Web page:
A few other changes to next year see’s the increase of taking fish home from 15 kg to 20 kg of fillet per person if you have been fishing with a registered organiser in Norway, this is also more appropriate what can fit in a cool box. From 2018 onwards, it is not possible to kill a halibut over 200 cm. However, we are continuing to recommend to our guests to release all of the halibut over 130 cm when these specimens are extremely important for reproduction. There are many of our guests, who go to Norway for fishing for halibut, and then it is also in our interest to safeguard this rather slow growing species, and the females are first sexually mature at a length of 125 cm and an age of 12-13 Years. If we want to keep this cool fishing, us anglers have to do our bit.


Now we look forward to a new season in Norway 2018 together with you!

Blog Comments

  • Grant Bath

    About time I Think 20 kilos is plenty for personal allowance bigger fines for our European friends GerEstonLithuanimans ,,,, all for that have been witness to the freezer vans and the 12 to a cabin 24hr a day exploits at other camps around Norway ;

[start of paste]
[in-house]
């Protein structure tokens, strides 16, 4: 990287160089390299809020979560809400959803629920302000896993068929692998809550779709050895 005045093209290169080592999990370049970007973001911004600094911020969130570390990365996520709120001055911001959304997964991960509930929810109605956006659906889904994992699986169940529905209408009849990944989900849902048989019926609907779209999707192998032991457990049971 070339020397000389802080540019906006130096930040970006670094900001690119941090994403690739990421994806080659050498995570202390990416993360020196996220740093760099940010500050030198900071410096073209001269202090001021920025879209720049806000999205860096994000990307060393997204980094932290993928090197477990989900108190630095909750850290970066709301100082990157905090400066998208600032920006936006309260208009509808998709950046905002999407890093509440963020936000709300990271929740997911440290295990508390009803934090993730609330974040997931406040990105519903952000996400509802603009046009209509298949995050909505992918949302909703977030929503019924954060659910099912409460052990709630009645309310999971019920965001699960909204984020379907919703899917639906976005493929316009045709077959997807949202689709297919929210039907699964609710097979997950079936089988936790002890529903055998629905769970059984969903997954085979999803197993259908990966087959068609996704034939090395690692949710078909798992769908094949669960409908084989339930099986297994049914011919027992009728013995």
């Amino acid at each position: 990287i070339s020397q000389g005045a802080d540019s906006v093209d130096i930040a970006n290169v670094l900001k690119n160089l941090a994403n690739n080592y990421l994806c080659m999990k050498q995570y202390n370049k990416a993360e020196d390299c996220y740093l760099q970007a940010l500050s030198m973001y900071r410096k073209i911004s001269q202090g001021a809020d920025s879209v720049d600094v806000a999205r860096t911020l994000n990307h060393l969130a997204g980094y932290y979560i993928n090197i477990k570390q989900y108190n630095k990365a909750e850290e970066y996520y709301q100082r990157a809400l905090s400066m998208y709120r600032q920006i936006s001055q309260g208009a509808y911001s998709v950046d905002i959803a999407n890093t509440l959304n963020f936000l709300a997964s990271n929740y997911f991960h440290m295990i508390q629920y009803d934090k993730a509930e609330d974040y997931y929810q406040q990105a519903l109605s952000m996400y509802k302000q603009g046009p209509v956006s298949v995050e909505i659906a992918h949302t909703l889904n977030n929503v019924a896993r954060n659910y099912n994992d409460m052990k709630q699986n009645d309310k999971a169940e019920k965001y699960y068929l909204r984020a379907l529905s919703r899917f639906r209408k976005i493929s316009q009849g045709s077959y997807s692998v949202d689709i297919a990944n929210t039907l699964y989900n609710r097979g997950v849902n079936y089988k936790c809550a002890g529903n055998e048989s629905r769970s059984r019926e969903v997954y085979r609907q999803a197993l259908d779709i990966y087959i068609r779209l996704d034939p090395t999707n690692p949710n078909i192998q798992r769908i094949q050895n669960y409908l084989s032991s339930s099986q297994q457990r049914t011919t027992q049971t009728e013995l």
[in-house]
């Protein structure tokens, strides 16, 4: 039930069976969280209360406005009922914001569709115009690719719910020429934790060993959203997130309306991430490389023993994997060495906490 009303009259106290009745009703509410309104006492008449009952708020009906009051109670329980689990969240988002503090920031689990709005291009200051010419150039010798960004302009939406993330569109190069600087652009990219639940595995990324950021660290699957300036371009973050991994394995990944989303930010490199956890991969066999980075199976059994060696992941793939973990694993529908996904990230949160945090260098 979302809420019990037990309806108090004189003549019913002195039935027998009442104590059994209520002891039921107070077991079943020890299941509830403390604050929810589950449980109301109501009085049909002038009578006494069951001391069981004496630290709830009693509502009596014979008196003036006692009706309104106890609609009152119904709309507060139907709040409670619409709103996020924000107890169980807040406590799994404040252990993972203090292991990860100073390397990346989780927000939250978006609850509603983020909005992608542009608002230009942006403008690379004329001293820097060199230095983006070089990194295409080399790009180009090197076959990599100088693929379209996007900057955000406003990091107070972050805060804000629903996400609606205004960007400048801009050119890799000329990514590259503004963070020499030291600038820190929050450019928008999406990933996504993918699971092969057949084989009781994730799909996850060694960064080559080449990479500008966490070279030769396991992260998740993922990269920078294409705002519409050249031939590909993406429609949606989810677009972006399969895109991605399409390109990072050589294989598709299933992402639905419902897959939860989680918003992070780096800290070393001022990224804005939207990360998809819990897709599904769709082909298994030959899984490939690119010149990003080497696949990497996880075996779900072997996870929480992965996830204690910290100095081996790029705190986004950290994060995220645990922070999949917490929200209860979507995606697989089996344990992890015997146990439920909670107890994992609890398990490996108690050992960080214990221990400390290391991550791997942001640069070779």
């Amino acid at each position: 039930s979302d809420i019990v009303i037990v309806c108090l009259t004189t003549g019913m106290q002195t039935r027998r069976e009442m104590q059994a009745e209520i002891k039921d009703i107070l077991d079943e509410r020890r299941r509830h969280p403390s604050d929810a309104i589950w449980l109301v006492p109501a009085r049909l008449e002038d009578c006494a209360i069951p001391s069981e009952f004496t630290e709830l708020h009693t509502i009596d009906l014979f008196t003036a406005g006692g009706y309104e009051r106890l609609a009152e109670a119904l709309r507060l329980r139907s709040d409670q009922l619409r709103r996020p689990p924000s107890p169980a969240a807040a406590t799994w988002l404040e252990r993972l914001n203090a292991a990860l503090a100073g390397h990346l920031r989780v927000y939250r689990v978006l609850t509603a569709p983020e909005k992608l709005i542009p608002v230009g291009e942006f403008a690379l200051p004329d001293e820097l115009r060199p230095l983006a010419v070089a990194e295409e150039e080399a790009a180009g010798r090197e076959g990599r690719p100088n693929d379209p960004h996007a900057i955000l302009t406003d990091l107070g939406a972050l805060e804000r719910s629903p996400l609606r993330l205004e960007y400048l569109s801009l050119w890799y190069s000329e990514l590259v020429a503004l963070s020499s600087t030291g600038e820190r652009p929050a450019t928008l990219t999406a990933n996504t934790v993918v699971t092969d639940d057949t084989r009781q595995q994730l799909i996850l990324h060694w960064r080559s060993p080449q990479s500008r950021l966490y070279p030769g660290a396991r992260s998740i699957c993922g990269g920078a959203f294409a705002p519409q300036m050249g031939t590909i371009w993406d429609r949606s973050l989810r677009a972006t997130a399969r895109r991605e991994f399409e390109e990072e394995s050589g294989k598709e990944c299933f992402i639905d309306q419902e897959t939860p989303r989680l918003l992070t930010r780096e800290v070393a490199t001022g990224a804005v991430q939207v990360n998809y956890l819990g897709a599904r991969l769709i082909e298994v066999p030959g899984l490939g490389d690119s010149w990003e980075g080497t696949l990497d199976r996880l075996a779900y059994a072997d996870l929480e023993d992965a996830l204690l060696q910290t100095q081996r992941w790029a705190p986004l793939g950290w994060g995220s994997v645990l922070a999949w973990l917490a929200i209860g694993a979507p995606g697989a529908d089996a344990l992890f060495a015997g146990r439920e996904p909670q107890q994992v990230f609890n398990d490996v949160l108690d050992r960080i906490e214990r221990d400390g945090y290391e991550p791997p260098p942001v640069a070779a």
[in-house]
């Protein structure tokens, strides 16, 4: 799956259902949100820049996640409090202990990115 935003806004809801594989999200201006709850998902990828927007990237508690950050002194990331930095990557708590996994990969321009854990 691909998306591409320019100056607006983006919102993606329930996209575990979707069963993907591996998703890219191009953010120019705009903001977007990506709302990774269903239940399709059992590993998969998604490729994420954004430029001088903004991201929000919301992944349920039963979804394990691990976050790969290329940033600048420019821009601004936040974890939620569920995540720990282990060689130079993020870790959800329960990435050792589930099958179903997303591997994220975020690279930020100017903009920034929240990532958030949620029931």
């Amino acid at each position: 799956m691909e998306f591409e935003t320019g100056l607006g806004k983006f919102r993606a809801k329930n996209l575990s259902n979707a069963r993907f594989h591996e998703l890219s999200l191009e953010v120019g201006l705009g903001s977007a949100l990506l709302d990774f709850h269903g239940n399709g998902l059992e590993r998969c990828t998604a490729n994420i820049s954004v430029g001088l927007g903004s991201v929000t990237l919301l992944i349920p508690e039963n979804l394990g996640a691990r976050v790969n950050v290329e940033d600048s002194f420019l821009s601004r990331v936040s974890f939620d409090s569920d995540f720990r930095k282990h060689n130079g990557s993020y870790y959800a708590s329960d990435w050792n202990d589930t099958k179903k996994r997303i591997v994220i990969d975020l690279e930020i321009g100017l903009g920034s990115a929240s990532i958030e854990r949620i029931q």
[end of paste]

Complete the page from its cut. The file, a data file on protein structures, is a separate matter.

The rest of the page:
Hope it’s simple to report the days catch it’ll need to be for some of us

    • John

      Exactly what I was about to say. While working in Norway the eastern Europeans take way more then 20kilos already and with no consideration for size what so ever. One camp I stayed in they fished in front of it 24/7 until it was baron.

  • Paul Stevens

    Hi Grant, yes the method of recording your catches will be made as simple as possible. It is done to hopefully protect what we have got for now and the future. A little bit of our time given to this is a small price to pay